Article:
Have you ever bought a train ticket or paid extra to park at a hotel, and thought to yourself 'hmm, it seems like they are ripping me off." Well, according to these Reddit users, you are right. One user under the name eggaboy has asked people to name "the biggest everyday scam that people put up with", and some of the answers are truly eye-opening. From lottery tickets to extremely expensive water bottles, this list proves that all of us live in a world where everything is a scam. Scroll down to read some of the answers yourself, and don't forget to tell us the ways in which you are scammed every day in the comments!
The price of feminine hygiene products.
Even from a dude's perspective, they are ludicrously priced for a necessary item.
Why the hell do I have to come into the office every day? Most of my job can be done remotely, sitting at home. I don't need to burn gas, waste my time, and get aggravated every day shuttling back and forth. I would much rather come in 2-3x a week.
Cut down on traffic. Make for more productive and happier employees.
Let us work from home on a regular basis.
Consumers spend good money to buy products that are designed to fail or become obsolete in order to stimulate further sales.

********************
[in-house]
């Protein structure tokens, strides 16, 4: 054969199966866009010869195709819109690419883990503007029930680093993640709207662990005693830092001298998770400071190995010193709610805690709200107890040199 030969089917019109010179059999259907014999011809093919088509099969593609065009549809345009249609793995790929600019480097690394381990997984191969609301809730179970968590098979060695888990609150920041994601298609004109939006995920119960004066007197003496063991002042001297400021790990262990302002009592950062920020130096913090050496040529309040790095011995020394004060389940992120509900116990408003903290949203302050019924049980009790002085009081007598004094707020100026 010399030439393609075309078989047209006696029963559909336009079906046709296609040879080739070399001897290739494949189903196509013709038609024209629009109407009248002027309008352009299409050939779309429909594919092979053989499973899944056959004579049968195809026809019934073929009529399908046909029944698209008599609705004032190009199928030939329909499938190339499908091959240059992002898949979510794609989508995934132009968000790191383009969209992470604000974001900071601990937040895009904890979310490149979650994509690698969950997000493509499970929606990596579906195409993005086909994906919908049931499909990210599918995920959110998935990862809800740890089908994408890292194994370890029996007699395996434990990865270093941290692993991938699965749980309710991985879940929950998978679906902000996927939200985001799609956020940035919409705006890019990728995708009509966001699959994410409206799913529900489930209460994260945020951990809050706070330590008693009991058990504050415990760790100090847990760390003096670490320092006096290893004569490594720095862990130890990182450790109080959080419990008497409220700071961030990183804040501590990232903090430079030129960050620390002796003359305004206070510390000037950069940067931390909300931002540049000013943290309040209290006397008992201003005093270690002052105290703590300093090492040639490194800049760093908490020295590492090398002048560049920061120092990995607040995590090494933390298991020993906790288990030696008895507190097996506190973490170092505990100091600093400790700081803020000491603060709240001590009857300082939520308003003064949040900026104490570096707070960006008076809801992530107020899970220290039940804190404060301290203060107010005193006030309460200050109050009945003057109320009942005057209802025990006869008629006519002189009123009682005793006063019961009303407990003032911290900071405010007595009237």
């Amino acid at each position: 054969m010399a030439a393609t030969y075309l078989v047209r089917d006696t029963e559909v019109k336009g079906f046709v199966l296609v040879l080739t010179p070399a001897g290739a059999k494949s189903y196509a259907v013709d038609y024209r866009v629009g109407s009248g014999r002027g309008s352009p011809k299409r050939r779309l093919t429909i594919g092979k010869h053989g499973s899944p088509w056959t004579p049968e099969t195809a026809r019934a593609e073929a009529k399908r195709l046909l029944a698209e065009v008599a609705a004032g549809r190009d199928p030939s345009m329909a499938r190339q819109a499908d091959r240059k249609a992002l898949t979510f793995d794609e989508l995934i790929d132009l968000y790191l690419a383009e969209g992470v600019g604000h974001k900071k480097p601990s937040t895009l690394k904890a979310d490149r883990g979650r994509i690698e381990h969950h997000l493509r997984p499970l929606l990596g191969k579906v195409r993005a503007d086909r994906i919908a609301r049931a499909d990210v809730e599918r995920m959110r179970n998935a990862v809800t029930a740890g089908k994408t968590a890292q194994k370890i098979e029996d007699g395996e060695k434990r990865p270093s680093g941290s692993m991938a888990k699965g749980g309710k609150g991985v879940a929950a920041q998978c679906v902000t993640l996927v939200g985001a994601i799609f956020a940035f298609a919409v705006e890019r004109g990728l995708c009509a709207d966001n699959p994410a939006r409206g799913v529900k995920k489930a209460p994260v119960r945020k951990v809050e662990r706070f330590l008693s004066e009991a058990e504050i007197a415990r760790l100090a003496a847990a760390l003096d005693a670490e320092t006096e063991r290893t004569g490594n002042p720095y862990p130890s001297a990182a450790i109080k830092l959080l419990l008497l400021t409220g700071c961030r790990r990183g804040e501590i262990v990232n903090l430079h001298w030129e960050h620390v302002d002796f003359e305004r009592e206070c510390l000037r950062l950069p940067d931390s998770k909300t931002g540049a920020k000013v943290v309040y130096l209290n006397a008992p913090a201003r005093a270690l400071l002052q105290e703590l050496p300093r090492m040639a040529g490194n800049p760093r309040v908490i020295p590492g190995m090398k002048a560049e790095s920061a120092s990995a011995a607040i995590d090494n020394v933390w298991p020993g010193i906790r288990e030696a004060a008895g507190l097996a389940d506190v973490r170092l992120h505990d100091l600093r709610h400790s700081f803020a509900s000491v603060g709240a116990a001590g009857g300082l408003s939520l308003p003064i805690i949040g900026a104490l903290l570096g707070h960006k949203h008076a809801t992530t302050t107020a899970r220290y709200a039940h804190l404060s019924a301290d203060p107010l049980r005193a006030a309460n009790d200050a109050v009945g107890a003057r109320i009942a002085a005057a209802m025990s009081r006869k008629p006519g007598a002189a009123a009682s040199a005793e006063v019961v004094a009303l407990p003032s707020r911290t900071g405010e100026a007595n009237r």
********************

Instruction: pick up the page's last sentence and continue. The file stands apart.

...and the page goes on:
Not only that, but replacement parts become unavailable or are so expensive to buy and install that consumers end up replacing the item completely, even though it should have much more useful life.
"Don't discuss your pay with fellow employees."
Part of me understands that it's kind of tacky to do so, but I read that it was the companies way of not paying people what they deserve.
They are all products of marketing and fads.
Spinach is better and cheaper than Kale.
Strawberries/Blueberries just as good and cheaper than Acai.
Black Friday sales. The thing that made me realize how f**ked it all is was working in a furniture store. We were selling these small storage ottomans for Black Friday. Regular price: $39.99, Sale price: $19.99. You know how much we paid for them? A f**king dollar. I’m breaking my NDA by telling you all this (lol).
Direct to consumer prescription drug marketing. People shouldn’t go to the doctor and ask for a drug they saw on a commercial by name.